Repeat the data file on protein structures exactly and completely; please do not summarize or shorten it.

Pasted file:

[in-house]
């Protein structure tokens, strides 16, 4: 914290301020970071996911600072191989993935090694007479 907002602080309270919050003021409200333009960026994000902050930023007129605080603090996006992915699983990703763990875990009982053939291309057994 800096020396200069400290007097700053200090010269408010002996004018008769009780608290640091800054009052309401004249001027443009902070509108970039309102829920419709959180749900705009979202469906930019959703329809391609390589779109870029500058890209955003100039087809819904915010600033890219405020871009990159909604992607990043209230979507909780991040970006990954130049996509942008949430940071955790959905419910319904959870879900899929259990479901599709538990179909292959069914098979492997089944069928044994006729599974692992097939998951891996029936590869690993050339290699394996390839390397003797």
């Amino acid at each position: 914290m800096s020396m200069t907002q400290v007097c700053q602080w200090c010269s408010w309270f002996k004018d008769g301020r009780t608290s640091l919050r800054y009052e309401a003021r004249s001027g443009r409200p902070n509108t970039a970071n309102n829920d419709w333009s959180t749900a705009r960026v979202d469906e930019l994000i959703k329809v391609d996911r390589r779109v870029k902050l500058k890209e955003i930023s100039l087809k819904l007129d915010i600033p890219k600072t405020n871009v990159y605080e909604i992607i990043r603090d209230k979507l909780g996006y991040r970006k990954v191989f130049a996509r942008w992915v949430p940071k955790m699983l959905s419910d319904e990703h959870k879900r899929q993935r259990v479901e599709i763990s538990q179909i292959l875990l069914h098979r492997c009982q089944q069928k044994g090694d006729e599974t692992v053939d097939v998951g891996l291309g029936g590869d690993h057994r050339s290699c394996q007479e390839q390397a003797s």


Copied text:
[in-house]
């Protein structure tokens, strides 16, 4: 914290301020970071996911600072191989993935090694007479 907002602080309270919050003021409200333009960026994000902050930023007129605080603090996006992915699983990703763990875990009982053939291309057994 800096020396200069400290007097700053200090010269408010002996004018008769009780608290640091800054009052309401004249001027443009902070509108970039309102829920419709959180749900705009979202469906930019959703329809391609390589779109870029500058890209955003100039087809819904915010600033890219405020871009990159909604992607990043209230979507909780991040970006990954130049996509942008949430940071955790959905419910319904959870879900899929259990479901599709538990179909292959069914098979492997089944069928044994006729599974692992097939998951891996029936590869690993050339290699394996390839390397003797």
């Amino acid at each position: 914290m800096s020396m200069t907002q400290v007097c700053q602080w200090c010269s408010w309270f002996k004018d008769g301020r009780t608290s640091l919050r800054y009052e309401a003021r004249s001027g443009r409200p902070n509108t970039a970071n309102n829920d419709w333009s959180t749900a705009r960026v979202d469906e930019l994000i959703k329809v391609d996911r390589r779109v870029k902050l500058k890209e955003i930023s100039l087809k819904l007129d915010i600033p890219k600072t405020n871009v990159y605080e909604i992607i990043r603090d209230k979507l909780g996006y991040r970006k990954v191989f130049a996509r942008w992915v949430p940071k955790m699983l959905s419910d319904e990703h959870k879900r899929q993935r259990v479901e599709i763990s538990q179909i292959l875990l069914h098979r492997c009982q089944q069928k044994g090694d006729e599974t692992v053939d097939v998951g891996l291309g029936g590869d690993h057994r050339s290699c394996q007479e390839q390397a003797s």